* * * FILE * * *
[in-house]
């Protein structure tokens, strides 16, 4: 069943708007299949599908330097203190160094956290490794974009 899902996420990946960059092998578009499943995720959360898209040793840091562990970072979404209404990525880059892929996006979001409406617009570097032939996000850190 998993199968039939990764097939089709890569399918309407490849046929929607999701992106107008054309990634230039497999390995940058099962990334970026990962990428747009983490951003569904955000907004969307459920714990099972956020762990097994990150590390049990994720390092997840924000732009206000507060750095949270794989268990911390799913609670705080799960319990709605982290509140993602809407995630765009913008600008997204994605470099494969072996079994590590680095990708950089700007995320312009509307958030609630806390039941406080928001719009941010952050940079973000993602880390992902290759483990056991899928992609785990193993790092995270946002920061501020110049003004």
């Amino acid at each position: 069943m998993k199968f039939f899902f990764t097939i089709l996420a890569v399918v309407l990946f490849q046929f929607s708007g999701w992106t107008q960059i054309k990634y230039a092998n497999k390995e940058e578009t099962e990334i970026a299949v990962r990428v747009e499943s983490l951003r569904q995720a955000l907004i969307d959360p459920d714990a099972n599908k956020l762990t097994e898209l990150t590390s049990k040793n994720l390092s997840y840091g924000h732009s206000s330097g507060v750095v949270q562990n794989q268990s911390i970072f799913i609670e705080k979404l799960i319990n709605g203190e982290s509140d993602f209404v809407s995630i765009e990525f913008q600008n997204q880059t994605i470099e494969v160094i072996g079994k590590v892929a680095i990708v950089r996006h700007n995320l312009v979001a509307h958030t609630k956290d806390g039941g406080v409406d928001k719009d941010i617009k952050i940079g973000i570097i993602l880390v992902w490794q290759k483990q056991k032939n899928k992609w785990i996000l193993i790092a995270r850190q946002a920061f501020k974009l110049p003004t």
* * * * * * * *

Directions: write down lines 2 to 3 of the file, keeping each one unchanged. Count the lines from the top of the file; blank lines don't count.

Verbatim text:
């Protein structure tokens, strides 16, 4: 069943708007299949599908330097203190160094956290490794974009 899902996420990946960059092998578009499943995720959360898209040793840091562990970072979404209404990525880059892929996006979001409406617009570097032939996000850190 998993199968039939990764097939089709890569399918309407490849046929929607999701992106107008054309990634230039497999390995940058099962990334970026990962990428747009983490951003569904955000907004969307459920714990099972956020762990097994990150590390049990994720390092997840924000732009206000507060750095949270794989268990911390799913609670705080799960319990709605982290509140993602809407995630765009913008600008997204994605470099494969072996079994590590680095990708950089700007995320312009509307958030609630806390039941406080928001719009941010952050940079973000993602880390992902290759483990056991899928992609785990193993790092995270946002920061501020110049003004």
């Amino acid at each position: 069943m998993k199968f039939f899902f990764t097939i089709l996420a890569v399918v309407l990946f490849q046929f929607s708007g999701w992106t107008q960059i054309k990634y230039a092998n497999k390995e940058e578009t099962e990334i970026a299949v990962r990428v747009e499943s983490l951003r569904q995720a955000l907004i969307d959360p459920d714990a099972n599908k956020l762990t097994e898209l990150t590390s049990k040793n994720l390092s997840y840091g924000h732009s206000s330097g507060v750095v949270q562990n794989q268990s911390i970072f799913i609670e705080k979404l799960i319990n709605g203190e982290s509140d993602f209404v809407s995630i765009e990525f913008q600008n997204q880059t994605i470099e494969v160094i072996g079994k590590v892929a680095i990708v950089r996006h700007n995320l312009v979001a509307h958030t609630k956290d806390g039941g406080v409406d928001k719009d941010i617009k952050i940079g973000i570097i993602l880390v992902w490794q290759k483990q056991k032939n899928k992609w785990i996000l193993i790092a995270r850190q946002a920061f501020k974009l110049p003004t």